Learning to love the slow burn in CX

How incremental change can convince customers that your brand is The One

“In TV, flawed characters are constantly showing people they care with these surprising grand gestures… But in real life, the big gesture isn’t enough. You need to be consistent, you need to be dependably good.”

– BoJack Horsesman

This isn’t the first time that a TV series had the right words for the moment (and it won’t be the last).

As people start to value consistently showing up over grand gestures in relationships, we’ve seen the same shift in what consumers expect from brands.

People often think of innovation as paradigm shifts or doubling down on one big idea that sparks a behavior change. We have a different perspective on how innovation fits into the modern customer journey – one that puts less onus on customers, and more responsibility in brands’ hands.

In this socioeconomic context, it’s no longer desirable, feasible, or viable to only conceive of “grand gesture” innovation. When customers show us that being “dependably good” is more important than high highs and low lows, we need to change tactics.

It’s our job as marketers and designers to make sure that brands come to life in the right way. That often means revisiting points in the customer journey where we can make smaller, less exciting improvements. They might not win any innovation awards, but these are the improvements that customers are crying out for – from optimizing your website’s user flow to delivering a cohesive omnichannel experience. They can create substantial impact over time by reducing friction, meeting unspoken needs, and enhancing delight. There are three fundamentals we need to do this:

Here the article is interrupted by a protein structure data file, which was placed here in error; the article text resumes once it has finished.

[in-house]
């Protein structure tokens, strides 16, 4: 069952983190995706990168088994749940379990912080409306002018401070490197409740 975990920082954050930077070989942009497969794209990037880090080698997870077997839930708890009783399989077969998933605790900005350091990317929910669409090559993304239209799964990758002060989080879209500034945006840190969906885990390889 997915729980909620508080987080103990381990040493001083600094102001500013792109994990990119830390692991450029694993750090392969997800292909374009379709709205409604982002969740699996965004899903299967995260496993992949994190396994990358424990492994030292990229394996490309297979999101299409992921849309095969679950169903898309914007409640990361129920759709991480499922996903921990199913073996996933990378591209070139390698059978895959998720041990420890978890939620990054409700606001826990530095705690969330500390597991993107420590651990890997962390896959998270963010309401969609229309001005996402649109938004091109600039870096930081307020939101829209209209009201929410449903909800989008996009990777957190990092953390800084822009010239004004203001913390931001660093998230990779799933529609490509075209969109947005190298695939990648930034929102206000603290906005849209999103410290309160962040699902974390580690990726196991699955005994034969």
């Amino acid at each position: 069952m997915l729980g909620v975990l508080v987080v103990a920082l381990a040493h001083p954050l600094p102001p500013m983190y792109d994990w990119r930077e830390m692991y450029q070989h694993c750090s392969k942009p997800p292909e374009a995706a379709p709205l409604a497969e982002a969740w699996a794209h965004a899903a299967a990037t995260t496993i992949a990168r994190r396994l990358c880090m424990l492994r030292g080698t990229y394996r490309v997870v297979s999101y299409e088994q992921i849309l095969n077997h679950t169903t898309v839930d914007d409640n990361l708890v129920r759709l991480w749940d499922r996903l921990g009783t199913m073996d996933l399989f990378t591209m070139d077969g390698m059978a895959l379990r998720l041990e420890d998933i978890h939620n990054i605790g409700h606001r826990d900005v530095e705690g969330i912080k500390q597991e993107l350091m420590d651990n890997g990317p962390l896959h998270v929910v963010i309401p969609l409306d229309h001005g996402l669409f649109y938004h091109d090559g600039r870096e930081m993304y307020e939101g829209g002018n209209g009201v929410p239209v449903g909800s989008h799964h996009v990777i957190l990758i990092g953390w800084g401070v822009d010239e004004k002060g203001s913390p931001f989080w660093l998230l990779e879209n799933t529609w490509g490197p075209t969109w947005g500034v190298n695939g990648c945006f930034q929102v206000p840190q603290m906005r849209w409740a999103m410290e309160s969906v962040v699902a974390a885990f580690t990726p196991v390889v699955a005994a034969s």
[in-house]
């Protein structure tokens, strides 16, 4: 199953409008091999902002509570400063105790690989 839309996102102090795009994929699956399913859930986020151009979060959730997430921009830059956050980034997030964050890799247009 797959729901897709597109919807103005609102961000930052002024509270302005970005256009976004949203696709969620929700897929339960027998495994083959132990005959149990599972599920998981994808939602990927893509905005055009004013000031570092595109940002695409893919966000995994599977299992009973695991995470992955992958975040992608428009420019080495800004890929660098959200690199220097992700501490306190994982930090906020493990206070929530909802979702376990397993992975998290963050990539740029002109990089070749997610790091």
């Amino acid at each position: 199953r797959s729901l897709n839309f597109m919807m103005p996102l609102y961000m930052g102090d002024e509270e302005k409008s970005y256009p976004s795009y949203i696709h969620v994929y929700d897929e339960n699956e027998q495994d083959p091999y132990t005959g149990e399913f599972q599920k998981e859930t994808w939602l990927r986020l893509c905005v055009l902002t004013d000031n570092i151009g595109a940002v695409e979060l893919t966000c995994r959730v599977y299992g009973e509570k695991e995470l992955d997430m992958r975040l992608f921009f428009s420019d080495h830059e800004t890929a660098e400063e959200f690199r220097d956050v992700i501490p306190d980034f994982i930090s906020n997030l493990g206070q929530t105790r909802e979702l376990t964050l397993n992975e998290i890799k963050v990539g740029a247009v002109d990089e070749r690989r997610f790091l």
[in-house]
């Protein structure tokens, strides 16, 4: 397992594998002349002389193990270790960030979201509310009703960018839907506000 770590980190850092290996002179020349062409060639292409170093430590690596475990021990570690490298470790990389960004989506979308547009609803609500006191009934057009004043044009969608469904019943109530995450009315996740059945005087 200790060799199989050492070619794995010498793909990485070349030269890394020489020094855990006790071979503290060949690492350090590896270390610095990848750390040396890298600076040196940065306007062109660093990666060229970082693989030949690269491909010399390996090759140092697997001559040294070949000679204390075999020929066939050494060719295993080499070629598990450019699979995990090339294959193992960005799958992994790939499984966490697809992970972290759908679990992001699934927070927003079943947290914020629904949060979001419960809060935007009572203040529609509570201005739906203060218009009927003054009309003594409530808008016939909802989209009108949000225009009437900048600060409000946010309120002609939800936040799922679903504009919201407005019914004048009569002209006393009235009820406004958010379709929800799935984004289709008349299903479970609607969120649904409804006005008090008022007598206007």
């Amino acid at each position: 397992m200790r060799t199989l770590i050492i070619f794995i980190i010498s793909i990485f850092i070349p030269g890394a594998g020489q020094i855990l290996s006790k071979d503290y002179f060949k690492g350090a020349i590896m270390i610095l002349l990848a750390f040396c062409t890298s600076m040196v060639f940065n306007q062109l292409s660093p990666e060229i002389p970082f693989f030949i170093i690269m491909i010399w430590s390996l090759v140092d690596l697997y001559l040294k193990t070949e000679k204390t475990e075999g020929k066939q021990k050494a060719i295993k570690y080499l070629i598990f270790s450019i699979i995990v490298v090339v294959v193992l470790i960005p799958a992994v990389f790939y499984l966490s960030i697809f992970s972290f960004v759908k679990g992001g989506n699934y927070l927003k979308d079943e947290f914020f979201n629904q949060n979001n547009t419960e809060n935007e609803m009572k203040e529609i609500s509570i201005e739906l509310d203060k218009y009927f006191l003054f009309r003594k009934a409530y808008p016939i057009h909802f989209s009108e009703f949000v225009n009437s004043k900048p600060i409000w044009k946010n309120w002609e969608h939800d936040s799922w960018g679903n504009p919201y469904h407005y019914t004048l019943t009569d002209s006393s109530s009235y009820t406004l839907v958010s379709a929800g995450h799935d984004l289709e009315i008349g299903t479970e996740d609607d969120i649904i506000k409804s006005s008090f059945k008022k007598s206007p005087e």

• renovating the basics;
  • nurturing the customer-brand relationship; and
  • recognizing the exponential power of converging touchpoints.

1. Renovating the basics with a sharp focus

It’s a universal truth that bigger isn’t always better – and yet we live in the age of risky, expensive product launches. Meanwhile, the basics still aren’t being met. Brands that understand how smaller moments of delight and empowerment can build loyalty will have an advantage. Optimizing several existing moments in customer journeys can achieve what wholesale changes can’t: touchpoints that are faster to adopt, simpler to understand, and easier to measure.

In practice:
Putting information and control in customers’ hands for sky-high CX